## Monday, 1 August 2016

### Capital III, Chapter 42 - Part 5

“If we take soil D in Table IVd, (Table 7 in Part 3, AB) we find that the price of production corresponding to the capital outlay here = £15, of which £12½ is invested capital. The money-rent = £15. In Table I, for the same soil D, the price of production was = £3, the invested capital = £2½, and the money-rent = £9; that is, the latter was three times the price of production and almost four times the capital. In Table IVd, the money-rent for D, £15, is exactly equal to the price of production and larger than the capital by only 1/5. Nevertheless, the money-rent per acre is ⅔ larger, namely, £15 instead of £9.” (p 698)

The variations in grain rent compared to money rent are due to the changes in the price of production.

“In Table I, the grain-rent of 3 qrs = ¾ of the total product of 4 qrs; in Table IVd it is 10 qrs, or one-half the total product (20 qrs) per acre of D. This shows that the money-value and grain value of the rent per acre may rise, although it constitutes a smaller aliquot part of the total yield and has fallen in proportion to the invested capital.” (p 698-9)

Because money-rent is equal to the grain rent multiplied by the price of production, just as revenue is equal to output multiplied by price of production, grain rent as a percentage of output, must be equal to money rent as a percentage of revenue.

“Now, the reason why in spite of the fall in price by £1½ per quarter, i.e., a fall of 50%, and in spite of the reduction in competing soil from 4 to 3 acres, the total money-rent remains the same and the total grain-rent is doubled, while, calculated per acre, both the grain-rent and money-rent rise, is that more quarters of surplus-product are produced. The price of grain falls by 50%, and the surplus-product increases by 100%. But in order to obtain this result, the total production under the conditions assumed by us must be trebled, and the investment of capital in the superior soils must be more than doubled. At what rate the latter must increase depends in the first place upon the distribution of additional capital investments among the better and best soils, always assuming that the productivity of the capital invested in each soil type increases proportionately to its magnitude.” (p 699)

There are a number of factors determining how much additional capital is required to produce the same money-rent. If the price of production falls, by a smaller amount, less additional capital is required. If land type A represents only a small proportion of total output, a smaller amount of capital is required to be invested on better lands, to increase output, so as to push land A out of production. So, less capital is required to make land type B, and its lower price of production, the regulator.

But, also if the absolute level of A is low, a smaller amount of capital invested elsewhere, will more easily replace this output. Similarly, how much additional capital is required, given constant marginal productivity of capital, will depend on the relative level of output between land A and other types of land.

“If the capital eliminated from A had been = £5, the tables to be compared for this case would be tables II and Ivd (Tables 2 and 7, AB). The total product would have increased from 20 to 30 qrs. The money-rent would be only half as large, or £48 instead of £36; the grain-rent would be the same, namely = 12 qrs.” (p 699)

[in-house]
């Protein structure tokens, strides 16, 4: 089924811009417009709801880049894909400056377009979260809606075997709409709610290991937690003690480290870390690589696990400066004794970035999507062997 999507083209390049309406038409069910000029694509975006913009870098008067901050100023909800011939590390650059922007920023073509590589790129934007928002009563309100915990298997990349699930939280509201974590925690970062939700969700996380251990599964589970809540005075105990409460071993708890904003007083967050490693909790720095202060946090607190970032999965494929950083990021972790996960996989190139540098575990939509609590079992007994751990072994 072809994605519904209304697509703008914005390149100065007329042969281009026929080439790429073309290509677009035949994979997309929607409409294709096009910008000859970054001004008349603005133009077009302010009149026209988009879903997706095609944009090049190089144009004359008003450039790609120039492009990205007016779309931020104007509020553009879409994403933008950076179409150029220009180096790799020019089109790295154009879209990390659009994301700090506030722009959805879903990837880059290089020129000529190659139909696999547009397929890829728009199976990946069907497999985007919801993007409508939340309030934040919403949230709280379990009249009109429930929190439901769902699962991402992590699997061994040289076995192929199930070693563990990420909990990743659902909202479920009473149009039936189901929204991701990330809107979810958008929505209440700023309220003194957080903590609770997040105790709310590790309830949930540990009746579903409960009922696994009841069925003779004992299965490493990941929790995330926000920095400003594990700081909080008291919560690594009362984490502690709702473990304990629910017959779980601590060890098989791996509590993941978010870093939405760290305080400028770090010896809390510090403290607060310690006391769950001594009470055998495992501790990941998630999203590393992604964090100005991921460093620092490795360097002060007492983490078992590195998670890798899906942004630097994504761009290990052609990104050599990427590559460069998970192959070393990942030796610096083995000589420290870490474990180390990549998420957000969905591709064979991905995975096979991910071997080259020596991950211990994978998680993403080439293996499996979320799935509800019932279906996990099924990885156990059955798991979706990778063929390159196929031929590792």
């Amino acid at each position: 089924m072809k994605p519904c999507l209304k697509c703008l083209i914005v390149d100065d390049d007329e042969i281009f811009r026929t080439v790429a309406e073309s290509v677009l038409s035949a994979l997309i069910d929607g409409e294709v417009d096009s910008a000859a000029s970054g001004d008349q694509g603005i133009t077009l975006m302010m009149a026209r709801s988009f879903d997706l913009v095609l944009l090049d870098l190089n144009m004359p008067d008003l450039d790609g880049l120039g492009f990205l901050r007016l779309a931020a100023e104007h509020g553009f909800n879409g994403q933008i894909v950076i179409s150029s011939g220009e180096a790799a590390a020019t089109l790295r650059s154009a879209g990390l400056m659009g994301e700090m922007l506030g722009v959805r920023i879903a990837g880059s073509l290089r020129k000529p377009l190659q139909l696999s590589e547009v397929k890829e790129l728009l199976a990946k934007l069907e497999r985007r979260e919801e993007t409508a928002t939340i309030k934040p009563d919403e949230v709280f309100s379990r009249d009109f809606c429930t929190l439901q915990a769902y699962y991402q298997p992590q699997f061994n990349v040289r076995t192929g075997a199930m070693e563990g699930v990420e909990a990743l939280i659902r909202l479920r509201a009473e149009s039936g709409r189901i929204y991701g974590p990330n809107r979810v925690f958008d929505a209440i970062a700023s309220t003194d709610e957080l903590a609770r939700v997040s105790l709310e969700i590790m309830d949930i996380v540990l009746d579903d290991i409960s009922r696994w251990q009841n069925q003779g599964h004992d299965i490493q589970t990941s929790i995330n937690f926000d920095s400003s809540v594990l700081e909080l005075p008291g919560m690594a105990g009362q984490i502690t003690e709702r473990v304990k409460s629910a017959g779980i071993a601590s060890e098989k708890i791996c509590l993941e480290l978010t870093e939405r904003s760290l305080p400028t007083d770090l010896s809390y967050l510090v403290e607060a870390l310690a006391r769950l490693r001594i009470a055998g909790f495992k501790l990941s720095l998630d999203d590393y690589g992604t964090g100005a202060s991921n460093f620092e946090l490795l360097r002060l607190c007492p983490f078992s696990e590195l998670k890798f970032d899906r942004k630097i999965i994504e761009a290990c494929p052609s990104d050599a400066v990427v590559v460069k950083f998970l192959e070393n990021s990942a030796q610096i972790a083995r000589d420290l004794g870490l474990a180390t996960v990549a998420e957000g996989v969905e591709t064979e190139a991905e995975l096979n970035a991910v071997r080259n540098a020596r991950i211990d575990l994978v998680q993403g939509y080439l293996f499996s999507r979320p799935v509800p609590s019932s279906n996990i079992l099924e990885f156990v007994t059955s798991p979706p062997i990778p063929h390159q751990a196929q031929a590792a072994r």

Table 2.

 Type of soil Ha. Capital £ Profit £ Price of Prod. Output Kilos Selling price £ Proceeds £ Rent Surplus profit Kilos £ A 1 2.50 + 2.50 = 5 1.00 6.00 2 3.00 6.00 0 0 0 B 1 2.50 + 2.50 = 5 1.00 6.00 4 3.00 12.00 2 6.00 120% C 1 2.50 + 2.50 = 5 1.00 6.00 6 3.00 18.00 4 12.00 240% D 1 2.50 + 2.50 = 5 1.00 6.00 8 3.00 24.00 6 18.00 360% Total 4 20.00 4.00 24.00 20 60.00 12 36.00 180%

Table 7.

 Type of soil Ha. Capital £ Profit £ Price of Prod. £ Output Kilos Selling price £ Proceeds £ Rent Rate of Surplus Profit Kilos £ B 1 5.00 1.00 6.00 4 1.50 6.00 0 0 0% C 1 5.00 1.00 6.00 6 1.50 9.00 2 3.00 60% D 1 12.50 2.50 15.00 20 1.50 30.00 10 15.00 120% Total 3 22.50 4.50 27.00 30 45.00 12 18.00

“If a total product of 44 qrs = £66 could be produced upon D with a capital = £27½ — corresponding to the old rate for D, 4 qrs per £2½ capital — then the total rental would once more reach the level attained in Table II, and the table would appear as follows:” (p 699)

 Type of Soil Capital £ Output Kilos Grain-Rent Kilos Money-Rent £ B 5.00 4.00 0 0 C 5.00 6.00 2.00 3.00 D 27.50 44.00 22.00 33.00 Total 37.50 54.00 24.00 36.00
Table 2.

 Type of soil Ha. Capital £ Profit £ Price of Prod. Output Kilos Selling Price £ Proceeds £ Rent Surplus Profit Kilos £ A 1 2.50 + 2.50 = 5 1.00 6.00 2 3.00 6.00 0 0 0 B 1 2.50 + 2.50 = 5 1.00 6.00 4 3.00 2.00 2 6.00 120% C 1 2.50 + 2.50 = 5 1.00 6.00 6 3.00 18.00 4 12.00 240% D 1 2.50 + 2.50 = 5 1.00 6.00 8 3.00 24.00 6 18.00 360% Total 4 20.00 4.00 24.00 20 60.00 12 36.00 180%

“Hence, if the price falls — while productivity remains the same — as a result of the investment of additional money-capital in the better soils which yield rent, that is, all soils better than A, then the total capital has a tendency not to increase at the same rate as production and grain-rent; thus the increase in grain-rent may compensate for the loss in money-rent due to the falling price. The same law also manifests itself in that the invested capital must be proportionately larger as more is invested in C than D, i.e., in soils yielding less rent rather than in soils yielding more rent. The point is simply this: in order that the money-rent may remain the same or rise, a definite additional quantity of surplus-product must be produced, and the greater the fertility of the soils yielding surplus-product, the less capital this requires.” (p 700)